Abbey Road Rooms: Mastering Room 6 with Sean Magee and Oli Morgan

Abbey Road Rooms: Mastering Room 6 with Sean Magee and Oli Morgan

The latest in our behind-the-scenes tour sees us step inside the room of Abbey Road engineers Sean Magee and Oli Morgan.

Sean and Oli have worked on music by everyone from The Rolling Stones and Iron Maiden through to artists such as FKJ and Ariana Grande. They are also both a part of our online mastering team and are available to master your music to get it sounding as good as it possibly can.

In this first part, Sean and Oli take us through some of the equipment they use to master tracks from the latest digital tech to analogue equipment that has been a part of the Abbey Road mastering process for decades…
1. B&W 800D’s Bi-amped with Classé CA-M400’s

Sean: “They are truly great speakers. You can sit in front of these things for 12 hours a day and not get tired - and you can’t hurt them!

“You can’t be in the room with them when they’re loud enough to break and they don’t distort because the tweeters are made from diamond – the distortion frequency is up around 70kHz.

“They are basically high-end hi-fi speakers, so you could be at home, and you’d be able to sit and listen to your music at full tilt and it not hurt your ears.”

Oli: “The B&Ws are flat and clean. Nice, but not too nice so you can’t hear what you need to fix. If they were too complimentary, then you wouldn’t end up fixing anything because it would already sound brilliant.”
2. EMI TG12410 mastering console

Sean: “Here we have the mainstay of the room – the TG12410 mastering console.

“Originally designed to transfer audio to vinyl, so it’s got things like de-spreaders, filters and stuff like that. But mainly I use the TG12412 which is the basic EMI TG EQ.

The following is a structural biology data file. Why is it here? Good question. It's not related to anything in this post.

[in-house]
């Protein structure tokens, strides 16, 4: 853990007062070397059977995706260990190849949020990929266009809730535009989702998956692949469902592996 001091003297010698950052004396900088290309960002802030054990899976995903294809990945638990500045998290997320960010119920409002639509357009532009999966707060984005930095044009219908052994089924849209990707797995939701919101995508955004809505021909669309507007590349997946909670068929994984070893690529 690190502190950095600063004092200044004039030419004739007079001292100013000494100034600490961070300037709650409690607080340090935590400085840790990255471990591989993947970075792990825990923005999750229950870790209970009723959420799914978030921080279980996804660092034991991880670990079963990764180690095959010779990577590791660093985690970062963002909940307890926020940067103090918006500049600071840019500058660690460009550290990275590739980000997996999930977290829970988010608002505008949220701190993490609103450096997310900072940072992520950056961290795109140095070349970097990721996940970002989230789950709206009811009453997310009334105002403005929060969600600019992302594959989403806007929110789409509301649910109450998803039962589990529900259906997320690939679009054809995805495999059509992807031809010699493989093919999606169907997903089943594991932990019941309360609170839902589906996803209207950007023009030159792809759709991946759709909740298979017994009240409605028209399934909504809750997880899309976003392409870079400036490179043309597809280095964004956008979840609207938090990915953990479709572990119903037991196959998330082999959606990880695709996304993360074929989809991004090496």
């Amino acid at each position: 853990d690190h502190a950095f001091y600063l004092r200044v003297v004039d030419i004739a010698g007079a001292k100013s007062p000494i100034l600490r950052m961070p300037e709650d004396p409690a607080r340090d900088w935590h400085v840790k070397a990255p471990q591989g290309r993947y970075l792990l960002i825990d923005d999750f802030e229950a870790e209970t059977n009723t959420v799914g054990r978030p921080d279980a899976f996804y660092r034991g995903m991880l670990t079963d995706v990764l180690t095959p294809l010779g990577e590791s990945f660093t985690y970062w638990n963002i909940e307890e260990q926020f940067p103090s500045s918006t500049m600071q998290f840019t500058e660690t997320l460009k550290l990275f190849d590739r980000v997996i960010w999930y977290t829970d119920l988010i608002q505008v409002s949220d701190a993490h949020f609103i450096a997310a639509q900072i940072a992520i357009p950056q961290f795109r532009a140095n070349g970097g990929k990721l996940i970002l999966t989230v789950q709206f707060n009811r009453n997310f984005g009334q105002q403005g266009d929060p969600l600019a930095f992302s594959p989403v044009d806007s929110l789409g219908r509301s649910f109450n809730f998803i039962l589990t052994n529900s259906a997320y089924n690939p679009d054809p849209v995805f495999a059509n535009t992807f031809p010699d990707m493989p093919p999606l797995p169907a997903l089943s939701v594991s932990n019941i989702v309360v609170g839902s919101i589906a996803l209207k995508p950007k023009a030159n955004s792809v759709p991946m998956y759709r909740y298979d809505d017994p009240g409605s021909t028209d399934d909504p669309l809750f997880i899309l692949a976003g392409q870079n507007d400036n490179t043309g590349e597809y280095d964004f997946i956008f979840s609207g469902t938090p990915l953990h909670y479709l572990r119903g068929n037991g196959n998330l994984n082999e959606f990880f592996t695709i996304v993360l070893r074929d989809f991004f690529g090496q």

“It’s got a nice, sweet tone and its frequencies are quite musical which I think are based around the key of C.

“It’s got its own unique sound and the EQ curves aren’t standard which gives it its character. With this it’s not just about which frequencies you select, it’s about how that selection effects the frequencies on either side.”

Oli: “I use the TG12412 Tone unit a lot for vibey bottom-end. It’s cool for adding to electronic music to kind of fill it out. If there’s something that’s a bit too digital-sounding or just feels a bit light, I’ll add that bottom octave with this.

“I sometimes just use the input and output transformers and not the gear in between. So if I don’t really need to use an analogue EQ or analogue compression, but I still want to run it through the TG desk, then I use the transformers.

“Thanks to technical guru Colin Johnson, the input transformer is called Witchcraft and the output is called Voodoo.”

3. Neumann VMS-80 Lathe

Sean: “This cuts a wiggly line onto plastic and music comes out of it!

“The VMS-80 is the very last lacquer lathe Neumann made in 1980. You’ve got to be careful that you don’t throw high frequencies at it at any significant volume because if it’s oscillating too much, it gets hot. And if it gets too hot, it melts – and that’s expensive to fix.

“Apart from that it kind of looks after itself. I’ve only had one head in 25 years.

“We’re using sapphires for the stylus at the moment, which do wear out after around 45-50 hours of use. Some people will run them forever if they look alright, but I’m not too keen on that.”
4. Prism Maselec MEA-2

Oli: “The MEA is a really nice, clean EQ. I’ll either notch annoying frequencies or resonances out or I’ll use it for a broad top-end boost. So if I want top end I’ll be adding it on the MEA and if I want bottom I’ll be adding it on the TG12412.”

Sean: “You can get a bit tighter to the frequencies with this EQ rather than the TG or Massive Passive. I mean, it’s not wild. Not as tight as you can get with a digital EQ for instance.”
Chiswick Reach Valve Compressor

Sean: “I think this is a British made valve compressor. There was a studio called Chiswick Reach and I think it’s the same people who made this. It’s a lovely compressor and brutally simple. You don’t have much to adjust and nor should you have. It’s just nice and gentle, I would use that on a jazz trio or something like that.”
Pass your songs through the incredible gear and experienced ears in Room 6 by using our newly refurbished Online Mastering service.

Lucy Launder

Head of Mastering Services
+44 (0)20 7266 7000 

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Please note that Abbey Road is a working studio and business and as such, is not open to the general public for visits or tours. For information on vacancies and internships in the UK, please visit the Universal Music website.

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